William J. McCarthy, 75, partner with city law firm

June 19, 2006|By FRANK D. ROYLANCE | FRANK D. ROYLANCE,SUN REPORTER

William J. McCarthy, former managing partner of one of Baltimore's top law firms who held prominent roles in Baltimore banking and as chairman of Johns Hopkins Bayview Medical Center, died of an embolism Friday after knee surgery at St. Joseph Medical Center. He was 75.

A Baltimore native, Mr. McCarthy was a 1949 graduate of Gilman School, where he played football and wrestled.

While attending Dartmouth College, in Hanover, N.H., he founded the school's rugby club. He graduated in 1953 with a bachelor's degree in English.

In 1954, during his studies at Harvard Law School, Mr. McCarthy married Beverly Sue Davis, whom he had met years earlier at a high school dance in Baltimore.

After graduating cum laude from Harvard in 1956, Mr. McCarthy returned to Baltimore. He joined the law firm of Venable Baetjer and Howard, now Venable LLP, in 1958.

He left in 1960 to gain experience as an assistant Maryland attorney general but soon returned to Venable and stayed until his retirement in 2002.

"He was a very fine corporate lawyer - very shrewd, but gentlemanly," said James L. Shea, the chairman at Venable who succeeded Mr. McCarthy as managing partner in 1994.

Former Mercantile Bankshares Chairman H. Furlong Baldwin, who was a schoolboy with Mr. McCarthy, said in a prepared statement that his old friend "has worked with me on various matters for the Mercantile Bank. And ... he always did things in a gentlemanly way. And for Bill, this was the only way."

At Venable, Mr. McCarthy represented the owners of the A.S. Abell Co. in 1986 when they sold the Baltimore Sun Co. to Times Mirror Co. He headed Venable's corporate department for several years and enjoyed recruiting young lawyers.

"He had a personal touch and a real freshness and enthusiasm for what he did, and he was able to share that with young lawyers," Mr. Shea said.

Mr. McCarthy was a trustee emeritus at Gilman School and had served a five-year term as president of the school's board from 1975 to 1980.

He served from 1994 to 2004 on the board of the Maryland Historical Society and was instrumental in efforts to revitalize Kiplin Hall - the ancestral home in Yorkshire, England, of Maryland's founding Calvert family - for use by University of Maryland students.

"He was very supportive with financial donations, and with demonstrating [Kiplin Hall's] importance to the state government," said former society Chairman Jack Symington "Jay" Griswold.

From 1996 until 2005, Mr. McCarthy served as chairman of Johns Hopkins Bayview Medical Center. He played a key role in the development of Bayview's Southeast Baltimore campus.

Mr. McCarthy and his family spent many summer months at a lakeside home in the Adirondack Mountains. There, over 15 years, he decided to climb all 46 major Adirondack peaks over 4,000 feet. It did not always go well, his family said.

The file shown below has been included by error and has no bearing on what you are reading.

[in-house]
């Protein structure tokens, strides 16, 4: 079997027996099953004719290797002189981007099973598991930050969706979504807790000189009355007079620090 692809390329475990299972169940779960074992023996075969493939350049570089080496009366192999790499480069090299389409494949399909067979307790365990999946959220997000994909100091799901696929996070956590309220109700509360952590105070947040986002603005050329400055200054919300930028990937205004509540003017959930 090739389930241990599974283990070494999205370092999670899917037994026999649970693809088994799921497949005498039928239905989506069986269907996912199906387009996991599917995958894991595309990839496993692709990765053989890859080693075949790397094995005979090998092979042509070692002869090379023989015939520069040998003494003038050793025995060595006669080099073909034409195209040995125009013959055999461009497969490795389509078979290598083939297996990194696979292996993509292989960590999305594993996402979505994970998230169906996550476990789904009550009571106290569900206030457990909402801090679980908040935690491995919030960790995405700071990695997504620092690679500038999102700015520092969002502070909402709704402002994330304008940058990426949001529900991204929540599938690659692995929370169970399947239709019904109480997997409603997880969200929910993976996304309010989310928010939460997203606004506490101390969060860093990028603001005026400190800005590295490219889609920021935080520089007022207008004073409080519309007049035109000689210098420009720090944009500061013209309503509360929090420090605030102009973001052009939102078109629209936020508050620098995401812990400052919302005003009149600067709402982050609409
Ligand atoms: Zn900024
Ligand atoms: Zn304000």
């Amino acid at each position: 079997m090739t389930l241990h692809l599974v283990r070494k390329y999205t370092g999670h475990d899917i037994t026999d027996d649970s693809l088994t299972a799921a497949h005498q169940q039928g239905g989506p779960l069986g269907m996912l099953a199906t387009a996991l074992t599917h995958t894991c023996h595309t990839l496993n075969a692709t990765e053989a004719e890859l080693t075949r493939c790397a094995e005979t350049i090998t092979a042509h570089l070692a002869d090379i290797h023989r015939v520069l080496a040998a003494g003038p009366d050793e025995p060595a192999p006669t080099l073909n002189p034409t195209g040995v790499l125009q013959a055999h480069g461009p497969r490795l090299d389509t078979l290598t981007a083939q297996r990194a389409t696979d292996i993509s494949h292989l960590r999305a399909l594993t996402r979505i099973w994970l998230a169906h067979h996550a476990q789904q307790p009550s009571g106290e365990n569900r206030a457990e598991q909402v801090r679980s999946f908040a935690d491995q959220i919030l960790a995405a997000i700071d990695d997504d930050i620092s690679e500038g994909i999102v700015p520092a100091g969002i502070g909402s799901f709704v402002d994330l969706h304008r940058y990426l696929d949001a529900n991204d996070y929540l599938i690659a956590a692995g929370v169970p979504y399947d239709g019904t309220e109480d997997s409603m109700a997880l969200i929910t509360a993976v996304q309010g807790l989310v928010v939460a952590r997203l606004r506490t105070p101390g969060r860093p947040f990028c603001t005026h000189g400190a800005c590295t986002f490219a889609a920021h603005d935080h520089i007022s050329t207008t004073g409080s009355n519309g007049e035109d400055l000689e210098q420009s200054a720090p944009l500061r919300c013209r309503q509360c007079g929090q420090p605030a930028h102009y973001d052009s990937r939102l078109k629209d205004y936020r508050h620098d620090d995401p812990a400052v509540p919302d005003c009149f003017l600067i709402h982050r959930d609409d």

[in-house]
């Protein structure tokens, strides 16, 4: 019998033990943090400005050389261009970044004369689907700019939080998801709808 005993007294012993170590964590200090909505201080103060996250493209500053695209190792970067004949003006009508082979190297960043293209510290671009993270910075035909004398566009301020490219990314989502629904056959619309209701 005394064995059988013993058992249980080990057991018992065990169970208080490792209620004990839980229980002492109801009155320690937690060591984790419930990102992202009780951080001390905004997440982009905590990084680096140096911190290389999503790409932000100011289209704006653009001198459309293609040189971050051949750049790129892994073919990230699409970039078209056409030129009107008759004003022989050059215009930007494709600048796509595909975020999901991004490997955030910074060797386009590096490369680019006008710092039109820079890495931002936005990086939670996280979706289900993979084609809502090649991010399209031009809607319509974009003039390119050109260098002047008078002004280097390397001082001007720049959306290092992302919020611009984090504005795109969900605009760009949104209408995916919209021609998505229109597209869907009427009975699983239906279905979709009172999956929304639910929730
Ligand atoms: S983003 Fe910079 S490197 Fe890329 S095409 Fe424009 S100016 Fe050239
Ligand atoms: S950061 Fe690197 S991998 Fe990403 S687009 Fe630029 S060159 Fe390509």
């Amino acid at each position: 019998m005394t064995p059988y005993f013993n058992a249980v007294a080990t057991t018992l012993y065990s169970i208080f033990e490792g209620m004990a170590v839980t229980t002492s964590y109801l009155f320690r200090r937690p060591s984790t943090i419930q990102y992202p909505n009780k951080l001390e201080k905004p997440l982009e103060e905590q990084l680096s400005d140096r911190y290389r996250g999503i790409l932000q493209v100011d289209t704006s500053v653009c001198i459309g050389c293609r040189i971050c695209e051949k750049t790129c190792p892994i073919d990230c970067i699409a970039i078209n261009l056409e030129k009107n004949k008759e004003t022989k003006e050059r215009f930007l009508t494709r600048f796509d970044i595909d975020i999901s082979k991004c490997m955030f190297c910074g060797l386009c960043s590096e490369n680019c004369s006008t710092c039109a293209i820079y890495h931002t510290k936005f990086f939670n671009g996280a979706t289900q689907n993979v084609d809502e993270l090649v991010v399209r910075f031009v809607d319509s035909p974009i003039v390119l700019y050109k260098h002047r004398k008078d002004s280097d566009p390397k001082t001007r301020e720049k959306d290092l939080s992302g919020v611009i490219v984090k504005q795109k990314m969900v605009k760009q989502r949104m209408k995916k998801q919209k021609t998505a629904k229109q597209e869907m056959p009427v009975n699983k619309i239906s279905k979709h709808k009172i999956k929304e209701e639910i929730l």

"He wasn't always very comfortable climbing because he did suffer some joint debilitation in his last years," said his daughter, Mary Sue McCarthy of Baltimore. But "even when he was finishing his peaks, he always put one foot in front of the other and never complained; he just carried on. I take that with me," she said.

Mr. McCarthy climbed despite a well-founded fear of heights. In 1983, he was nearing the summit of East Dix Mountain, in a trackless wilderness area in Essex County, N.Y., when he lost his footing and fell down a rock slide, said a son, Stephen D. McCarthy of Atlanta.

Despite broken ribs and teeth, a punctured lung, a dislocated shoulder, cuts and bruises, he gave his climbing companions a "thumbs-up" signal. And then he joined them on an hours-long hike, much of it in darkness, out of the woods.

During his father's 10 days in the hospital, Stephen McCarthy visited and expressed alarm at the injuries.

"And he said, `No, look around me in this hospital, and there are a lot of people who are sick. I'm not sick, just hurt, and I'm going to get better,'" his son recalled. "To me, that's a story of personal courage and bravery."

Another son, Michael J. McCarthy of Baltimore, said his father "really suffered for the last four years" from rheumatoid arthritis and repeated joint surgeries. "And even when he was in such discomfort and faced with so many medical challenges, he was always concerned about other people."

Mr. McCarthy returned to East Dix Mountain years after his accident and finished the climb. In 1993, he became a member of the Adirondack 46ers, open only to hikers who have scaled all of the 46 tallest peaks.

Mr. McCarthy had a lifelong interest in athletics and was an avid fan of the Baltimore Orioles, Ravens and Colts.

He also enjoyed time with his family and dogs and time on a family farm near Virginia's Shenandoah mountains.

"They had so much fun together. My God, could they sing and dance; they would just light up a room," Mary Sue McCarthy said of her parents. "They could sing all these songs from the '20s, '30s and '40s, in perfect harmony, and my father could play the ukulele and make everyone laugh."

A memorial service will be held at 11 a.m. tomorrow at the Episcopal Church of the Redeemer, 5603 N. Charles St., where Mr. McCarthy was a longtime member.

In addition to his wife and three children, Mr. McCarthy is survived by seven grandchildren.

frank.roylance@baltsun.com

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